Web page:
The challenge today is that the world (supported by the moderate Muslims) must not allow a single sect to claim ownership of absolute reality. It is an imperative step, however it is a rather difficult one. The Wahhabi institution with billions of dollars has been proactively playing on the theater for more than half a century. The agony is that they have been doing it in a patent clear manner for decades. Their education curricula over the past 50 years are the evidence of the crime they have been committing against humanity, Islam, and the Muslims for a long while. The world must have noticed, Europe and the USA must have noticed, and finally the UN must have noticed that a number of those countries have been spreading the seeds of fanaticism, violence, and a culture of hate via their educational programs in a manner that can only produce the most dangerous terrorists.

So we all share the responsibility of letting one school of thinking (a very extreme one) become the role model of Islam. The advocates of this model, most unfortunately, enjoyed the availability of unlimited financial resources, and managed meanwhile to establish a global network which enabled them to nearly negate the presence and role of any moderate interpretation of Islam such as the interpretation which prevailed for centuries in Turkey, Egypt and the Levant region. The marginalization of moderate interpretations of Islam was easy to realize in societies that witnessed an overall collapse of standards, with their autocracies and military juntas.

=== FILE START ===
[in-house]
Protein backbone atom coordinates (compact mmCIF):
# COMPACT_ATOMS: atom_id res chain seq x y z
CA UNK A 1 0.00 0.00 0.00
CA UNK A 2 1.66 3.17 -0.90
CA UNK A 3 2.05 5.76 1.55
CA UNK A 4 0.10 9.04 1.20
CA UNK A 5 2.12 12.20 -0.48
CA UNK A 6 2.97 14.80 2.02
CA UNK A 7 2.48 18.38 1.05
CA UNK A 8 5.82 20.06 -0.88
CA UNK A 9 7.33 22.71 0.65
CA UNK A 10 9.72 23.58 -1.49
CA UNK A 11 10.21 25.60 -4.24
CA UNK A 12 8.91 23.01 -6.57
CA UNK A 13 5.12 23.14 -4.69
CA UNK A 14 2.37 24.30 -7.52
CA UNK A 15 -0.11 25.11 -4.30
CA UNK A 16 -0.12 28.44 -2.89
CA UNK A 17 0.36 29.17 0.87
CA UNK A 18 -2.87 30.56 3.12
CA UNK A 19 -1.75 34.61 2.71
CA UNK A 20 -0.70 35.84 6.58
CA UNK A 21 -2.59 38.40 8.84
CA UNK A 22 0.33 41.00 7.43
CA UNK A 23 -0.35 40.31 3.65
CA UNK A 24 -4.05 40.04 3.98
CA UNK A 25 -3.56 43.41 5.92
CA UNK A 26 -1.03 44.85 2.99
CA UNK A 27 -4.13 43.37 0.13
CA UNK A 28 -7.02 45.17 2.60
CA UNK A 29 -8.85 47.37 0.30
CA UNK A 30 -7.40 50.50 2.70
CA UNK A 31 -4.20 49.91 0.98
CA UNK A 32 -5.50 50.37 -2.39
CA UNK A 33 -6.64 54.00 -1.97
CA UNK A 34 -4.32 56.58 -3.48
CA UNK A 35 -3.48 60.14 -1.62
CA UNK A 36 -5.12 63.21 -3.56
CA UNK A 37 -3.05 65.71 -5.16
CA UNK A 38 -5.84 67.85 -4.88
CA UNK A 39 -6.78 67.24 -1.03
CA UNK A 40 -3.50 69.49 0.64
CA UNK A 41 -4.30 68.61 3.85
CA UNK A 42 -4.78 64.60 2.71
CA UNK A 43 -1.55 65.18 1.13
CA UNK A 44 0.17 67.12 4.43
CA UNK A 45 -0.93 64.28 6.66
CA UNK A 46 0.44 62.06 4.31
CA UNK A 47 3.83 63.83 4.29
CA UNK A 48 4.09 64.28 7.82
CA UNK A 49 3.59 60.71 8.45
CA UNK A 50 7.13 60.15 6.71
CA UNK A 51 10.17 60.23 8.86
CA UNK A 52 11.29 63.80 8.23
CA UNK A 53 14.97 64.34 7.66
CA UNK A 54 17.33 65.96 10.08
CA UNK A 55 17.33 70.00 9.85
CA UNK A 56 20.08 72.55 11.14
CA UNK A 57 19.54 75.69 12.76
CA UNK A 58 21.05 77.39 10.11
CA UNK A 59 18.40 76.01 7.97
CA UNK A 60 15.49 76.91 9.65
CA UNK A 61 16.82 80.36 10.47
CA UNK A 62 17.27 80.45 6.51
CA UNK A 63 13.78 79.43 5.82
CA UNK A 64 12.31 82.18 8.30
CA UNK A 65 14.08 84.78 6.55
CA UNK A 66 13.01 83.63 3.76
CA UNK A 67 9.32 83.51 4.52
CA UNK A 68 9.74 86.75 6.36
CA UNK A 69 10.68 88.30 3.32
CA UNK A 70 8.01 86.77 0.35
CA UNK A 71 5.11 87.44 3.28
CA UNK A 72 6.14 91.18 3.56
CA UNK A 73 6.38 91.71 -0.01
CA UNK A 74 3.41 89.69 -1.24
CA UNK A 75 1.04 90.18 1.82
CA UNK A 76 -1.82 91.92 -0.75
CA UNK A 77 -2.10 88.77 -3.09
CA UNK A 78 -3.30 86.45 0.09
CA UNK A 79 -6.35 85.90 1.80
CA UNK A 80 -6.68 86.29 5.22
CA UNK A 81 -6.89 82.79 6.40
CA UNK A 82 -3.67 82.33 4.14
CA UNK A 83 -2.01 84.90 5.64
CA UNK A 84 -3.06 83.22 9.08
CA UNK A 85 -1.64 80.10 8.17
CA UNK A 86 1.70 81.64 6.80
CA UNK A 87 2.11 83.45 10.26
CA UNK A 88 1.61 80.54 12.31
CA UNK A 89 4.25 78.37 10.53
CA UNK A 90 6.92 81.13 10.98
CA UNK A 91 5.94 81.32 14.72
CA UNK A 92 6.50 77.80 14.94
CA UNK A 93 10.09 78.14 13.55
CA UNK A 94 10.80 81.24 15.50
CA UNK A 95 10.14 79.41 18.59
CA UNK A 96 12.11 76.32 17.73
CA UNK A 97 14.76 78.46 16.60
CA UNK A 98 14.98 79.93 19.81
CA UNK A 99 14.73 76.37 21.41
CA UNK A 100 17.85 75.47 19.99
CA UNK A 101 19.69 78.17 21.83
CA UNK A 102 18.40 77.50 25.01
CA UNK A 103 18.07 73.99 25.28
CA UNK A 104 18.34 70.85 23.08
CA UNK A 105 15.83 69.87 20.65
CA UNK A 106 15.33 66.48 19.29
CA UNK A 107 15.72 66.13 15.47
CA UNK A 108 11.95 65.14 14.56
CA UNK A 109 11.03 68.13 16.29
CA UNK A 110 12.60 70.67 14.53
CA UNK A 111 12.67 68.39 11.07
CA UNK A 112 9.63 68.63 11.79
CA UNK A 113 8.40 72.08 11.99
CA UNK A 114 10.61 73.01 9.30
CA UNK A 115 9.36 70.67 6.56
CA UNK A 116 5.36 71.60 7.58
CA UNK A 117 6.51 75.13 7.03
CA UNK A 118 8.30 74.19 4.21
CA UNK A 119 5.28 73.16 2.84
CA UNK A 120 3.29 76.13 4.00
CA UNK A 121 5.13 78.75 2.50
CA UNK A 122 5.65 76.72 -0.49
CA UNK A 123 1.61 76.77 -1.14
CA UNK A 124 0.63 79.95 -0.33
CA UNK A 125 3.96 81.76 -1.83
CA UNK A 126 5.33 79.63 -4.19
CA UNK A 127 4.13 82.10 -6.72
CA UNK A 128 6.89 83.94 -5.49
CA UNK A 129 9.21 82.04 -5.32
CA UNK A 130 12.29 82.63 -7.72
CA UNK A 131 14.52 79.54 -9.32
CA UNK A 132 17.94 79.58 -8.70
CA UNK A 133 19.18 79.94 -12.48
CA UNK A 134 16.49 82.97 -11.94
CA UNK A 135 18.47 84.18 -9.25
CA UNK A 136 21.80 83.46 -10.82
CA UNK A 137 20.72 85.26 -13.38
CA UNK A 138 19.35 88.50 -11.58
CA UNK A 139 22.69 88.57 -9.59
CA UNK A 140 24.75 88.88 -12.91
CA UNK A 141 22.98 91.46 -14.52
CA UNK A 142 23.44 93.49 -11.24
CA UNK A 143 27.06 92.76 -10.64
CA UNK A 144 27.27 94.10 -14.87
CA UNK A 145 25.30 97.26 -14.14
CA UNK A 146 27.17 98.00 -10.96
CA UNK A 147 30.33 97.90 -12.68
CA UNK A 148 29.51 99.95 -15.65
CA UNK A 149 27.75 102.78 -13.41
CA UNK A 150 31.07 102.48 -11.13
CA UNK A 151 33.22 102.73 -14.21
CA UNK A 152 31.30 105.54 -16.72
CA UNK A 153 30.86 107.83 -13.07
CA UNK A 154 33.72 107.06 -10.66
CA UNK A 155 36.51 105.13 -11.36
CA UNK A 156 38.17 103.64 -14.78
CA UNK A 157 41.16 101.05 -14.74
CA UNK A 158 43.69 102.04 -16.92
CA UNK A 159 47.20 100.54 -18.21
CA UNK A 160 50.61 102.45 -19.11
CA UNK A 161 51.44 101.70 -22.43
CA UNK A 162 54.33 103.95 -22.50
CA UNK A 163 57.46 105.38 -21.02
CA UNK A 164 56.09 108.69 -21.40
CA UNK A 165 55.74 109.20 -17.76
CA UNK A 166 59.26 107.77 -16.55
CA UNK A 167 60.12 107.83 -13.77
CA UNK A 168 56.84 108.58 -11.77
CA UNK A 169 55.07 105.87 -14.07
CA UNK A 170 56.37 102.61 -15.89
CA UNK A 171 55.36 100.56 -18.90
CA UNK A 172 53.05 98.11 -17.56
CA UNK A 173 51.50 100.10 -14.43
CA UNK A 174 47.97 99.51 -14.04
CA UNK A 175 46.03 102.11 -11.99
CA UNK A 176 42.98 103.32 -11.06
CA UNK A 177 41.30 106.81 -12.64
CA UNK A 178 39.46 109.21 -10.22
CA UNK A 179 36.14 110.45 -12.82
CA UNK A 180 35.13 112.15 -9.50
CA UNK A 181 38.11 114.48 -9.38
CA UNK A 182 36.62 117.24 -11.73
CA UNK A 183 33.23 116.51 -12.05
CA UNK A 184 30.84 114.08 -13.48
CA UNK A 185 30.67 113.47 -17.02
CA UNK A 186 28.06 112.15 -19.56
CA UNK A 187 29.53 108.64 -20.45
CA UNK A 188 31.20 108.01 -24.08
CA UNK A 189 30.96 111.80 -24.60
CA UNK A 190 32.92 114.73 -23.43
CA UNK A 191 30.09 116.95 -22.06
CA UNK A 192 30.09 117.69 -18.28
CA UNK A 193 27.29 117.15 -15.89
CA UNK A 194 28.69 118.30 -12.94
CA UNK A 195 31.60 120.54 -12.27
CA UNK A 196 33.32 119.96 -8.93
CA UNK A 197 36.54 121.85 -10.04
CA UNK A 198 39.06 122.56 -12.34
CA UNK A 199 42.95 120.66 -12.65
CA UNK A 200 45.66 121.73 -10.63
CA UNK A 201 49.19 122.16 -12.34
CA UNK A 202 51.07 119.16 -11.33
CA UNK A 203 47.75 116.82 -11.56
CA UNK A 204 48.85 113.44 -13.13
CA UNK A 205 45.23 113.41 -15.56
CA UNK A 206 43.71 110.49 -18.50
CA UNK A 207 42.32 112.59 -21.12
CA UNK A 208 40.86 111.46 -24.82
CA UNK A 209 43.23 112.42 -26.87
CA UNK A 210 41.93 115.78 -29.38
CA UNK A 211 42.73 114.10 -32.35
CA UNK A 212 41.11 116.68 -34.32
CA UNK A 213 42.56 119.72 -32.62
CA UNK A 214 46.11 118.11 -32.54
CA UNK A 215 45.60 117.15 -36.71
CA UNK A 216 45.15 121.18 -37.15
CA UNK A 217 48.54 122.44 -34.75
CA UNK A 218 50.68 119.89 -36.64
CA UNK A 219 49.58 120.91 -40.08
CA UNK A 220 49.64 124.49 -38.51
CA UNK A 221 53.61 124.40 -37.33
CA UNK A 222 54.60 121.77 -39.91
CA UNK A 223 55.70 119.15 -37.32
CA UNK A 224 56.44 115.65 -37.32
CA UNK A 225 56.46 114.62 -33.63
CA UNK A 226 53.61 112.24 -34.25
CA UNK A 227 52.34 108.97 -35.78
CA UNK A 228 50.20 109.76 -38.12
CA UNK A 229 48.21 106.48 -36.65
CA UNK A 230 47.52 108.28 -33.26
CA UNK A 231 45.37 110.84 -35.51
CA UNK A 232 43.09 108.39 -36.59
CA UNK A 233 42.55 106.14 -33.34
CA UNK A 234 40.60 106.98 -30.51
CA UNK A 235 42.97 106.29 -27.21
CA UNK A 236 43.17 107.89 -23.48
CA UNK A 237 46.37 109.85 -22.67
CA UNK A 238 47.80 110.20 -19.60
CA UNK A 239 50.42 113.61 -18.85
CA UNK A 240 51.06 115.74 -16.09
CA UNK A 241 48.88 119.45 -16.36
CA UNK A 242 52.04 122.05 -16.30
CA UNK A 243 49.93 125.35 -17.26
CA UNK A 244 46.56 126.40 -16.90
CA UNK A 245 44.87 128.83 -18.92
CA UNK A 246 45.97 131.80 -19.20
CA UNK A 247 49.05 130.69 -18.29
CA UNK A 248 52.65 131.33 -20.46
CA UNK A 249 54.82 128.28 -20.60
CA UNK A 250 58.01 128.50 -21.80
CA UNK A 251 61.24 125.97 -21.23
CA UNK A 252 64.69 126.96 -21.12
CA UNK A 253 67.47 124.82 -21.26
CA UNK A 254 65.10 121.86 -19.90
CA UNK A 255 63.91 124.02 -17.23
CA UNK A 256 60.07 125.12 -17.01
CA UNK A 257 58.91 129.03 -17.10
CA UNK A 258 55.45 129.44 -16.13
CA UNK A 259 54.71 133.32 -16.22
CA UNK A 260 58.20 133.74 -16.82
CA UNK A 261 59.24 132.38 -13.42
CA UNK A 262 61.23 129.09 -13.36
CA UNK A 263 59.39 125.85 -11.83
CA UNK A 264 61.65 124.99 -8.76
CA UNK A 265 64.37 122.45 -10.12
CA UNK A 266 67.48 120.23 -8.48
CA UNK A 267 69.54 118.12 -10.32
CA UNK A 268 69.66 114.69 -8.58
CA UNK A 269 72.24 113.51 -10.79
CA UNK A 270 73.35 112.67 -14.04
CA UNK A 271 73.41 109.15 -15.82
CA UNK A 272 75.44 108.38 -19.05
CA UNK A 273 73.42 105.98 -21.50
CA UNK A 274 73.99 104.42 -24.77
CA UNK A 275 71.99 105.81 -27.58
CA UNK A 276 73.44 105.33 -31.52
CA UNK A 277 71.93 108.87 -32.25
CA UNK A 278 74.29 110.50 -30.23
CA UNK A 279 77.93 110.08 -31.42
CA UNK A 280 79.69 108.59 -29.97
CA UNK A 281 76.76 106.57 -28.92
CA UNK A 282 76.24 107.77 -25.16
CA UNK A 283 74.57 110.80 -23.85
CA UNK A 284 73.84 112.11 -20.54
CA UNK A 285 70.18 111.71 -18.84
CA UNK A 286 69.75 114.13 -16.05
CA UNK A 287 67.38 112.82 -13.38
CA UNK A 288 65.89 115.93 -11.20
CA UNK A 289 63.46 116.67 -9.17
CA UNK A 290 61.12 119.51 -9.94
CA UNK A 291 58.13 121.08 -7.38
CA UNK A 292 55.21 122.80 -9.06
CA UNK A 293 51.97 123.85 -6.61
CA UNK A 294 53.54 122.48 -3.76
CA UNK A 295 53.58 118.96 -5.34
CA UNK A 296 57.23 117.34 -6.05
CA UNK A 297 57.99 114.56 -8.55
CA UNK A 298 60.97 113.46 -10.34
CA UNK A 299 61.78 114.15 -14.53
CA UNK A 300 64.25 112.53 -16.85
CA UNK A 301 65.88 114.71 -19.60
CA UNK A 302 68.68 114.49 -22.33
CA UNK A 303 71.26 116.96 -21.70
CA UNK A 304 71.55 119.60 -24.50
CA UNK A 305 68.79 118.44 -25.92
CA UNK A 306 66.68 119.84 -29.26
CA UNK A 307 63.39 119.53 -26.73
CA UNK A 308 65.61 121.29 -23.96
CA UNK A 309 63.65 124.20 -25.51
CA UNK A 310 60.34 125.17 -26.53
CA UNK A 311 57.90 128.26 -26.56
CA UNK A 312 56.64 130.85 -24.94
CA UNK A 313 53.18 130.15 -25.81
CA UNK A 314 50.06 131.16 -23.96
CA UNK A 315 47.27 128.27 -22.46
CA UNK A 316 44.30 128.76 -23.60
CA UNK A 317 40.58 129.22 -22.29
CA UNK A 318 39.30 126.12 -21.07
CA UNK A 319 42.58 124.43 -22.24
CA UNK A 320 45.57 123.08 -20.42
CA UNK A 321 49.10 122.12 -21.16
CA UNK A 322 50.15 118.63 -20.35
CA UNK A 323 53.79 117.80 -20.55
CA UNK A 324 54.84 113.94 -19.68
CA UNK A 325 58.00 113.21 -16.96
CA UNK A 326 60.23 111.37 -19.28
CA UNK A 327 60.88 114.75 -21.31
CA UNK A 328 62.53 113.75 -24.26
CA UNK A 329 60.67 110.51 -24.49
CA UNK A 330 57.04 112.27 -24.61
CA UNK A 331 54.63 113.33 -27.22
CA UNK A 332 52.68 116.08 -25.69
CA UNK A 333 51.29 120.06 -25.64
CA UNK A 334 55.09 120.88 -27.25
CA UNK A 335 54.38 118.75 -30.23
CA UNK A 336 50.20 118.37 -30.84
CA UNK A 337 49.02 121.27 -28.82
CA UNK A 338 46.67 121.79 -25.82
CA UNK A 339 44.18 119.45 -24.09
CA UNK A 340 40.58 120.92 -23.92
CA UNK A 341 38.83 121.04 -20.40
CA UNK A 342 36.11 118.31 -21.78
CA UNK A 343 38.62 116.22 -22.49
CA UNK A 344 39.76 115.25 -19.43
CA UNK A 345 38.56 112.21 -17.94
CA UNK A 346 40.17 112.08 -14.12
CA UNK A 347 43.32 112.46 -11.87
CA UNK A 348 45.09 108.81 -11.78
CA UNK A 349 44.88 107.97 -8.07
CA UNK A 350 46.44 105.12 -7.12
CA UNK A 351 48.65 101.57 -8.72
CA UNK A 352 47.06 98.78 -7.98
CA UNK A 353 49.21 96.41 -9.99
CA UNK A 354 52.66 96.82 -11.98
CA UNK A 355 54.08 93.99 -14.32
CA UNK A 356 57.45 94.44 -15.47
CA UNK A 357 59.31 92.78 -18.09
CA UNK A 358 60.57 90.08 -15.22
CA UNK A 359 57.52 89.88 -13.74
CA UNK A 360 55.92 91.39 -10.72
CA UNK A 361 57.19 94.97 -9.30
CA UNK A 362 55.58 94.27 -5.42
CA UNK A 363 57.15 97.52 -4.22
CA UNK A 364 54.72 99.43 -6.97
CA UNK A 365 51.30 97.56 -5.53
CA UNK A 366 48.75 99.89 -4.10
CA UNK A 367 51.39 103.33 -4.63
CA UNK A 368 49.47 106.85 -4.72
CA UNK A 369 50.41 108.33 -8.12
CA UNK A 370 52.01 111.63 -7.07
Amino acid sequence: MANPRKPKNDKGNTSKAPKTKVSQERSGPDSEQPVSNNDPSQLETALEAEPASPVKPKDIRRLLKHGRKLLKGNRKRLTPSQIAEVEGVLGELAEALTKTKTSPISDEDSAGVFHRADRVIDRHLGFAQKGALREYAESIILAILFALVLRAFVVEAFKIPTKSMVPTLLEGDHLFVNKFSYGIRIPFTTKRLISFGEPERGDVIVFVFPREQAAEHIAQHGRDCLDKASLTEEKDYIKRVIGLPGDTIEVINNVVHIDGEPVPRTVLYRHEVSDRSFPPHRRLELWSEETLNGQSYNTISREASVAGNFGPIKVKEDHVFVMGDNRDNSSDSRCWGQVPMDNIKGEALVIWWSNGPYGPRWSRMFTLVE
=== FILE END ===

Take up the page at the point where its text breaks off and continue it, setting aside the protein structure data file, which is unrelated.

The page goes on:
In my opinion one could say that yes, Islam could be compatible with values of modernity and progress. Yet this depends on who represents Islam: who (for instance) will be talking about the status of women, the status of minorities—being Jews, Christians or others—and coexistence in a problematic area such as the Middle East.

The core of the current challenge is to change the following picture: the hard-line Islamic group financed by endless resources spreading via cultural centers and schools its harsh interpretation of Islam, building hundreds of mosques everywhere and recruiting hard-line preachers. In parallel, the many moderate Islamic schools of thinking are being ignored and marginalized. This is the picture that ought to be changed if we want Muslims to live in peace with others on the face of earth.

There are Muslims who could surprise you with open views on equality, diversity, coexistence, pluralism, modernity and human rights. The members of such open and moderate schools would enable you to see what happened in the history of the Muslim societies that enabled the clergy to convert Muslims to caravans of followers and deprive them from the use, benefits, and dynamics of the critical mind.